The survey was conducted by veteran pollster Anna Greenberg, vice president of Greenberg Quinlan Rosner Research.According to the survey, “Generation Y is significantly more likely to say that they have no religious denominational preference or call themselves secular than their elders,” and “among Jewish youth, 60 percent say they would rather express their faith by talking to their friends than by attending synagogue,” also 87 percent of the Jews surveyed are in the “godless” or “undecided” categories. However, researchers pointed out that new Jewish-oriented initiatives such as the New York-based JDub record label or the “socially active” Ikar community in Los Angeles or the Jewish salon in Toronto show that it is possible to bring members of Generation Y into a wider Jewish fold.
“There’s a tremendous power in culture,” separate from the traditional network of religiously oriented Jewish organizations, Bennett said. “We’ve always underestimated the informal, episodic religious experience. We have a tendency to throw up our hands [and say], ‘What’s wrong with these kids?’”
Generation Y has a stronger “anti-institutionalism” bent than Generation X parents or Baby Boomer grandparents, he said.
Mireille Silcoff, a journalist and Reboot supporter, started her monthly salon meetings in Toronto a year and a half ago.
“I’ve never belonged to a synagogue. I didn’t intend to join one,” said Silcoff, 32. But she wanted an opportunity to do something Jewish with other Jews.
She hosted the first salon meetings in her apartment. They were by-invitation-only, advertised by word of mouth. Within three months, Silcoff had a waiting list “a mile long,” mostly of 20ish and 30ish artists and media types, and the salon outgrew her home. It moved first to a hotel, then to the French restaurant. “You’re looking at people who would never go to a Jewish thing.”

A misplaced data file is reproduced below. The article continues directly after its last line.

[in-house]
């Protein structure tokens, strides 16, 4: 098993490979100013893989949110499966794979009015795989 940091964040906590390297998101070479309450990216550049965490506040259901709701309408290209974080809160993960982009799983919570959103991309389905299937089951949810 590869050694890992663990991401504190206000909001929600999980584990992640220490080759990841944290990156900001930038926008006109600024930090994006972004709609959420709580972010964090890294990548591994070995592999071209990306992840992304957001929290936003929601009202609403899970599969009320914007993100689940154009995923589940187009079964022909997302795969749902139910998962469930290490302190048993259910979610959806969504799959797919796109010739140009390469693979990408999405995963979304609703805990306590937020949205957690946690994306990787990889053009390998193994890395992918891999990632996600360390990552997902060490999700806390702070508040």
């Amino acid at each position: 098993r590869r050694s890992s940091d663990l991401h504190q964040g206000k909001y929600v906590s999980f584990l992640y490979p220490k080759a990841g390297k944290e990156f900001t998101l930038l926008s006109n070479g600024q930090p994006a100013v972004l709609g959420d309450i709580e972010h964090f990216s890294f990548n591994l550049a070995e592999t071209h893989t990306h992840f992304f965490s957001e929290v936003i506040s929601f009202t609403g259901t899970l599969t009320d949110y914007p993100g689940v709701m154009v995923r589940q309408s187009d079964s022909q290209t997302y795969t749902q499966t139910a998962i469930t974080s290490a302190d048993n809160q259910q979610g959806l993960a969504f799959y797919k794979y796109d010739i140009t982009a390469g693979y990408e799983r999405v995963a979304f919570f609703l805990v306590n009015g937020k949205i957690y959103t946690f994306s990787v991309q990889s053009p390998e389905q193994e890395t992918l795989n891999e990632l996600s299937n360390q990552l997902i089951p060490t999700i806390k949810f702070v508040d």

Participants talk about “Jewish topics” –– the use of counter-culture, the construct of the “cool Jew” –– within “a Jewish context,” Silcoff said. It’s not for meeting dates or making business contacts. The purpose is “to incorporate Jewishness into the everyday life of people.”
“It’s creating community,” she said. “An entire community has been created. All these people are hanging out with each other.” One member started a Torah study class; another, a Jewish art project. “The key,” Silcoff said, “is don’t institutionalize.”
The success of the Toronto salon, versions of which are to start in Los Angles and other U.S. cities, counteracts one of the findings of the survey, that only seven percent of Generation Y members have friends exclusively from their own religious background.
“There are no silver bullets,” the survey cautions. “There are no quick fixes that can solve all of our challenges in one try. Building an approach that offers a range of offerings incorporating a mix of content and formats will be most effective.”
“Do not underestimate the power of culture –– music, DVDs, the written word –– as a mechanism to distribute and convey meaning through personal networks as opposed to institutional membership,” the survey states.
Silcoff said she is not done creating cultural outlets for Jewish members of her generation. She is the editor of the Guilt & Pleasure Quarterly, a journal that will debut in the fall. The quarterly is a natural fit with the salon, she said. “The journal came out of this exchange of ideas.”